One should distinguish between phobias or inordinate fears and reasonable concerns. Jesus taught his followers that they would be persecuted for His sake. Was that fear-mongering? Jesus sometimes avoided angry mobs and warned against bullies and ideological predators (“wolves”). Life under Islamic rule taught many followers of Christ to take pragmatic steps to mitigate the dangers of Islamic theology. They did this even while placing ultimate trust in God, making friends in the Muslim community, and treating each individual with the dignity and compassion of Christ.

Thus it is rational to fear the influence of a man whose example and teachings have led to great harm — even if it includes some good.

Christians should place ultimate trust in God. We are called to love Muslims as well, some of whom may prove better men and women than ourselves.

Osama bin Laden was an “extremist” because he followed Mohammed too closely. And that example is the root of a rational fear of Islam in its normative state. Those who truly love their neighbors are “extreme” rather in their resemblance to Jesus, the normative state of Christianity, which overcomes, but does not simply ignore, rational dangers. (For http://joemiller.us/2017/03/fear-islam-rational-not-islamophobia/more from the author of “Fear of Islam Is Rational. It’s Not Islamophobia.” please click HERE)

Views: 32

Comment

You need to be a member of Tea Party Command Center to add comments!

Join Tea Party Command Center

Comment by Karma Miller on March 18, 2017 at 3:46pm

       I DON'T AGREE WITH ANYTHING IN SHARIA LAW !!   SHARIA LAW AND ISLAMIC RELIGION IS ONE AND CAN'T BE SEPARATED !!  THIS IS WHY AMERICA AND TRUE MUSLIM WILL NEVER MIX !!!! I TRULY BELIEVE THEY ARE HERE TO TAKE OVER AND NOT BECOME AMERICAN IN ANYWAY !!!! I WANT THEM OUT BECAUSE OF THIS AND SHARIA LAW MAKES THEM SO RADICAL!!!!!! THE REAL TRUE MUSLIM WILL NEVER BE GOOD FOR AMERICA !!!!!!! 

LIGHTER SIDE

Facebook & Twitter

ALERT ALERT!!

BREAKING: White House Makes ANOTHER Move
Supporting Roy Moore … Liberals In PANIC !!

(TeaParty.org) – While the lamestream media has criticized President Donald Trump for his silence on the accusations surrounding Republican candidate Roy Moore, and also claimed that his silence is proof of his disapproval of the senatorial hopeful, insiders in the White House issued a second statement confirming their support.

Office of Management and Budget (OMB) Director Mick Mulvaney on Monday affirmed that the Trump administration’s stance on the issue is that Alabama voters should cast their vote for Judge Moore despite the allegations that he performed sexual misconduct with a 14-year-old in his 30s, the Hill reports.

“I don’t think it’s making any news to think that a Republican administration is going to want someone in the Senate who is going to vote for a Republican agenda and if they elect a Democrat to that office that’s not going to happen,” Mulvaney said during a segment of Fox Business Network’s “Mornings with Maria.”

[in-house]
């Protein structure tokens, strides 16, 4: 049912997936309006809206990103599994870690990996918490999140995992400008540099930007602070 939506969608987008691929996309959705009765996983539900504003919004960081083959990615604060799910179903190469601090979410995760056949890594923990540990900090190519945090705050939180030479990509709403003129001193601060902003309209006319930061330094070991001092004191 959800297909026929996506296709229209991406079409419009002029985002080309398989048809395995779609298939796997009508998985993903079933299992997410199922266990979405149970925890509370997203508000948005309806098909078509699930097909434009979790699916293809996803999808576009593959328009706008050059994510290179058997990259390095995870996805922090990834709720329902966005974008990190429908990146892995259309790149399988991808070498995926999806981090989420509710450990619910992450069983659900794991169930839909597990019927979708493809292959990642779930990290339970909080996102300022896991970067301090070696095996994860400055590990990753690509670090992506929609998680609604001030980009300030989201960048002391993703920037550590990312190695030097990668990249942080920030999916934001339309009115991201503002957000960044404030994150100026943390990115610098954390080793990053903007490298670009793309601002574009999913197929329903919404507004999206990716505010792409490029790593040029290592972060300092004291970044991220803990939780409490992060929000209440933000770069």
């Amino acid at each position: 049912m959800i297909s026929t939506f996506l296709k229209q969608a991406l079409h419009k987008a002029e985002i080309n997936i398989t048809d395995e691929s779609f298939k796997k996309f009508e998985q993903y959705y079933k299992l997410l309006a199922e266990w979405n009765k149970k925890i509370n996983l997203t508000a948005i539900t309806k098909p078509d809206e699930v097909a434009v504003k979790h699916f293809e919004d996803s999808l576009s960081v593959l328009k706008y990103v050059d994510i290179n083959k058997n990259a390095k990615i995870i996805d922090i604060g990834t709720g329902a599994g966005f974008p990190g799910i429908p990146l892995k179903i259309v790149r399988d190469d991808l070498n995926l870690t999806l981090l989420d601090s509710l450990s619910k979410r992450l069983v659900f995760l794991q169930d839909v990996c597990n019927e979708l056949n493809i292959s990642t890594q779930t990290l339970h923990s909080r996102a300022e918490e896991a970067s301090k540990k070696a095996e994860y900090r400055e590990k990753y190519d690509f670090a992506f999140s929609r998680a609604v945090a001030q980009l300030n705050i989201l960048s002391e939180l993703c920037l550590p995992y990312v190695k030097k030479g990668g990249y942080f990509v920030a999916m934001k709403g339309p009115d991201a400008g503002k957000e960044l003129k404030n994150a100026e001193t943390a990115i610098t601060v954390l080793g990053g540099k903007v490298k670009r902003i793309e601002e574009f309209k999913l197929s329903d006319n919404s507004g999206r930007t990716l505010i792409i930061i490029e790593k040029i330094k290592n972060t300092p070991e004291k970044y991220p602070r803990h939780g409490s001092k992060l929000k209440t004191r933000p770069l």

Previous support for Moore came from the White House when aide Kellyanne Conway told Alabama voters not to vote for the fake “conservative” Democrat Doug Jones, claiming a vote for him “will be a vote against tax cuts” on “Fox & Friends.” She added that the Democrat, despite his self-styled label, is “weak on crime, weak on borders,” all but implying that they should choose Moore instead.

Even the Crooked News Network is waking up and realizing that Trump did not, in fact, fall for their smear campaign against Moore:

“By refusing to intervene ahead of Alabama’s December 12 special election, Trump is rejecting Senate Republican leaders’ view that a Moore victory would bring disastrous consequences for the GOP’s brand and needs to be stopped at all costs.”

Initially when asked, White House Press Secretary Sarah Sanders issued a statement that said the administration was holding back any judgement or endorsement, and trusted the people of Alabama to decide on the allegations facing Moore. But it’s become clear – and a relief to Trump-supporters in the state – that the president is going to welcome and support one of the only senators who will actually back his agenda.

Marc Short, legislative director, caving in to the pressure of badgering liberal reporters, suggested that Trump wasn’t campaigning for Moore because of doubts surrounding the candidate’s innocence.

“If he did not believe that the women’s accusations were credible he would be down campaigning for Roy Moore. He has not done that,” Short said. Clearly, Short had no idea what he was talking about at the time.

While the president has yet to officially endorse Moore, during a briefing with reporters on Monday, Sanders issued a new statement that resonated with tones of approval for the Alabama Republican, reports CNBC.

“The president wants people in the House and Senate who support his agenda,” Sanders said. Since there are absolutely no other candidates in the race who support the president’s agenda, this is obviously an endorsement for Moore. Trump wants people in his government who are true Republicans, not Democrats or RINOs, no matter what nasty rumors liberal slimeballs spread about them.

YES PATRIOT STORE

© 2017   Created by Steve - Ning Creator.   Powered by

Badges  |  Report an Issue  |  Terms of Service